4. Bognor Birdman
Bognor seafront, 12-13 August
Can humans fly without the aid of machines? Since 1971, people have been running off the end of Bognor Pier attached to various bike/bird hybrids to find out. The answer – spoiler alert – has usually been ‘no’ but there have also been successes at Birdman: the record distance ‘flown’ has stood at an implausible 89 metres for over 20 years. Alongside the tech/idiocy main event, there’s a full day of other entertainment, including stalls, music and an air display of 1930s Tiger Moths.
Southwest England and Wales
1. British Fireworks Championships
Plymouth, 9–10 August
Six of the UK’s top firework display teams go head-to-head over two days at the Championships, with a full supporting cast of entertainment along the seafront, including a fun fair and live music from the Heart FM roadshow.
2. Research your family’s WWI history, exhibition
Bristol Cathedral, 2–28 August
As the various centenaries of the 1914–18 War have rolled out, a whole roster of new archive documents have been made publically available. This exhibition tells you where to start piecing together your own family’s WWI story and also has experts on hand on 5th and 12th August to answer questions and offer advice.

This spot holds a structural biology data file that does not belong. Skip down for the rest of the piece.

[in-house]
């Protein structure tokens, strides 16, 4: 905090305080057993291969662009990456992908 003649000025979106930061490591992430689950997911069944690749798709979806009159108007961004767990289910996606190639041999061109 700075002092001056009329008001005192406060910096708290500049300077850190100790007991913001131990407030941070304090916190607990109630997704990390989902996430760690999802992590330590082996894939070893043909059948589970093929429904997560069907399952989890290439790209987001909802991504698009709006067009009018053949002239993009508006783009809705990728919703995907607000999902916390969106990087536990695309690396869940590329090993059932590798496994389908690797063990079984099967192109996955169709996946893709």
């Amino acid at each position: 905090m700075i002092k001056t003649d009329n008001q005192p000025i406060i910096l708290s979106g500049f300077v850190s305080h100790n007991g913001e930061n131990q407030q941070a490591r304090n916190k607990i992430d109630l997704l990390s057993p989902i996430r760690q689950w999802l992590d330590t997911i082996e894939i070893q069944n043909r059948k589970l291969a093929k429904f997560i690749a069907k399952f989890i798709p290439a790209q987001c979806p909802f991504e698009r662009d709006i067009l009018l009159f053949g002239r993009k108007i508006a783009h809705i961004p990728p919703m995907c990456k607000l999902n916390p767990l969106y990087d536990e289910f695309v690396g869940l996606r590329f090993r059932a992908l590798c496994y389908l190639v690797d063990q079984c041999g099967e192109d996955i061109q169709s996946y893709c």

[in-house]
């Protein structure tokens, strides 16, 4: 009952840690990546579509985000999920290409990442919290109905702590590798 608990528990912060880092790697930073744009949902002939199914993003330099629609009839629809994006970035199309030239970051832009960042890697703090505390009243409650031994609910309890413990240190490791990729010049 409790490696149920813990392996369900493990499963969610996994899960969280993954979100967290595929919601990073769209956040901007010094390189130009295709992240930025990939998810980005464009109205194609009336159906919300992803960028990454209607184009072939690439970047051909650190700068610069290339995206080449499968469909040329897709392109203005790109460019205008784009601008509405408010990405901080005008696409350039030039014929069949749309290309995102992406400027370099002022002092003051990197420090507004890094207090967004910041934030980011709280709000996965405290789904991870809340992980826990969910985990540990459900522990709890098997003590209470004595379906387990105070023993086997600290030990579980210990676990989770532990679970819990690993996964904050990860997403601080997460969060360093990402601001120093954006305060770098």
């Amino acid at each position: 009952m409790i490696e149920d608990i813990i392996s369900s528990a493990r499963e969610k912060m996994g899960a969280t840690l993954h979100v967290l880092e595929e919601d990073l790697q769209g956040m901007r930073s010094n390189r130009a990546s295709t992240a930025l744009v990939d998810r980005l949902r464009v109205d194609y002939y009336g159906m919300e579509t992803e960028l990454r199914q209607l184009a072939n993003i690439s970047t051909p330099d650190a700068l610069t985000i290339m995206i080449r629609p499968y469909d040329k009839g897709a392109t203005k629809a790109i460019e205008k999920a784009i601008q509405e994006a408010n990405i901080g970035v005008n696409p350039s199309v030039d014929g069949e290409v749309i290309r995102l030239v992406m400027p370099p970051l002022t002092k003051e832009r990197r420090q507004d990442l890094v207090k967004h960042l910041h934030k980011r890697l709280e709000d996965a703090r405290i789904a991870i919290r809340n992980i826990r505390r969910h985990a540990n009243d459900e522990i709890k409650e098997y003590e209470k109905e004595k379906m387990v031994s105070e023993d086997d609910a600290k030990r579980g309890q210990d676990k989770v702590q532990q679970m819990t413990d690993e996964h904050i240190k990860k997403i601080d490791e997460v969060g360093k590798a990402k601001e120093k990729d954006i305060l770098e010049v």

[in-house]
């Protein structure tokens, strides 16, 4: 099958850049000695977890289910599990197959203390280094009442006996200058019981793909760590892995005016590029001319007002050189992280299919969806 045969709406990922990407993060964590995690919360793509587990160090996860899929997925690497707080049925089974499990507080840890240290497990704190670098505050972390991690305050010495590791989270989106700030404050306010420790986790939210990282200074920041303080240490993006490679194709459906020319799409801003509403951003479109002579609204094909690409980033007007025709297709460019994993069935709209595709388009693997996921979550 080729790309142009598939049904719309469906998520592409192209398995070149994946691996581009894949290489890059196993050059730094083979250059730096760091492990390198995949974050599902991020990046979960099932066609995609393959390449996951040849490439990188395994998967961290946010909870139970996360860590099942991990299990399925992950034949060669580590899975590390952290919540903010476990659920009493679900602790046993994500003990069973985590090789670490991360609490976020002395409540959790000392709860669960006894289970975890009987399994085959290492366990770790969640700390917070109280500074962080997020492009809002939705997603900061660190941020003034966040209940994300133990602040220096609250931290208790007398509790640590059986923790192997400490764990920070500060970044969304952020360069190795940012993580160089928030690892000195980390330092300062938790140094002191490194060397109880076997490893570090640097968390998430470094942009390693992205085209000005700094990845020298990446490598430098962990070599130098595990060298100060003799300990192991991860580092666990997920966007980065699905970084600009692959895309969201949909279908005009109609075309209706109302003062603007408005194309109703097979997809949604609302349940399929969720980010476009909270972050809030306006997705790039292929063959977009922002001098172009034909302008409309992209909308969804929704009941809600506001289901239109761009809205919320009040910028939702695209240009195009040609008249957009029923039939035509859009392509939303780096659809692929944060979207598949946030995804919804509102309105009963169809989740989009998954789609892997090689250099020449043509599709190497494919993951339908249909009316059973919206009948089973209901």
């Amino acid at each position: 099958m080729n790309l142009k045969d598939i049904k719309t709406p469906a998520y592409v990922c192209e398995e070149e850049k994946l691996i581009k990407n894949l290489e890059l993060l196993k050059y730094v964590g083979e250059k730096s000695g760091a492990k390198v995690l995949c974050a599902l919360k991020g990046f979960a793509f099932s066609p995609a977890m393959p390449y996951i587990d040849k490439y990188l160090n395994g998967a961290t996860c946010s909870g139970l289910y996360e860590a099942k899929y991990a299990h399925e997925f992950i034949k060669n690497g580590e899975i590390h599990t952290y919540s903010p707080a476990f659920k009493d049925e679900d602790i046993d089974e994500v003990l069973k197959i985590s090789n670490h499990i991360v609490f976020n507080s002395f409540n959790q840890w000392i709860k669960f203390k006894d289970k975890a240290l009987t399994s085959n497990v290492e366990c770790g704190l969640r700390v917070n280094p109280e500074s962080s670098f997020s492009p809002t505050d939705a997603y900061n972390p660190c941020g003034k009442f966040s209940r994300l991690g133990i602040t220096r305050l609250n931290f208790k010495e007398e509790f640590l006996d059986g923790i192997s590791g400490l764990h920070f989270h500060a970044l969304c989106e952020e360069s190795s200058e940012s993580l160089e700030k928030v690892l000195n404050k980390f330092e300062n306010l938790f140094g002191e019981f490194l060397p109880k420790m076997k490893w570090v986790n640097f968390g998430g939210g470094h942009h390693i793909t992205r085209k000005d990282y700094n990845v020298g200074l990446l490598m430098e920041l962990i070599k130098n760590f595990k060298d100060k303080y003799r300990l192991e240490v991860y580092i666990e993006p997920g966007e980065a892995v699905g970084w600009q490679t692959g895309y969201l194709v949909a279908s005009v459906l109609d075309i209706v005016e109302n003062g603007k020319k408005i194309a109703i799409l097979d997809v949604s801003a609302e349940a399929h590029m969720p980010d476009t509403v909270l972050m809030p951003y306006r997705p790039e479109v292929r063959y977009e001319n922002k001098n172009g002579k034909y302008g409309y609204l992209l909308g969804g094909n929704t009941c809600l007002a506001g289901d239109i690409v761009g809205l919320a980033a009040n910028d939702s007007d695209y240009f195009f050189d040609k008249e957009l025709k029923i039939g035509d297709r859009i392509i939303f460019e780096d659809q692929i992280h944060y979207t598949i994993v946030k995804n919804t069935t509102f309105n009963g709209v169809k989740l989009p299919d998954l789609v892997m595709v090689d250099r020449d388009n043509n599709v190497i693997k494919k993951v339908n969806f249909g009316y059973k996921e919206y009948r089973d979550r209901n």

3. Mid-Somerset Agricultural Show
Shepton Mallet, BA4 5RT, 20 August
Most county shows charge an entrance fee, but, for pedestrians, the Mid-Somerset show is free (and if you must go by car, it’s £10 to park). Alongside the prize cattle, flower show and giant marrows, this year’s attractions include show jumping, falconry-on-horseback and the Somerset Cider Championship. All round, a great day out!
4. World Bog-snorkelling championships
Waen Rhydd Peat Bog, Llanwrtyd Wells
Scores of self-styled eccentrics from across the globe snorkel their way down a narrow ditch against the clock, in the middle of the beautiful Welsh countryside while you watch. What’s not to like? Learn more here.
Midlands and eastern England
1. Visit Birmingham’s nearest beach
Bosworth Water Park, every day
Traditionally, the nearest beach to land-locked Birmingham is regarded as being Weston-super-Mare, a whopping 105 miles away. But that’s ignoring Bosworth Water Park, a mere 30 miles north-east of the city, with golden sands, clear waters for swimming, pedalos and even crazy golf. Free to go in, car parking just £2.
2. Art in the Park
Jephson Gardens, Royal Leamington Spa, 5–6 August
Over 160 artists create, demonstrate and sell their artwork, with some circus skills and activities thrown in at Art in the Park.
3. Hunt for bears in Birmingham
Throughout Birmingham and surrounding areas. Until 17 September.
A trail of 100 bears, each with its own uniquely themed artwork, has been scattered around Birmingham (and as far out as Solihull and West Brom too). It’s free to follow the trail but donations in aid of Birmingham Children’s Hospital are very much encouraged. It’s all called the Big Sleuth because ‘sleuth’ is the collective noun for a group of bears. Who knew?
4. Riverside Festival
Victoria Embankment, Nottingham, NG2 5FB. 4–6 August
Three days of family entertainment spread out over a mile along the banks of the River Trent, including a Children’s zone, live music, street theatre, dragon-boat racing and fireworks at 10.30pm on Saturday night. Learn more here.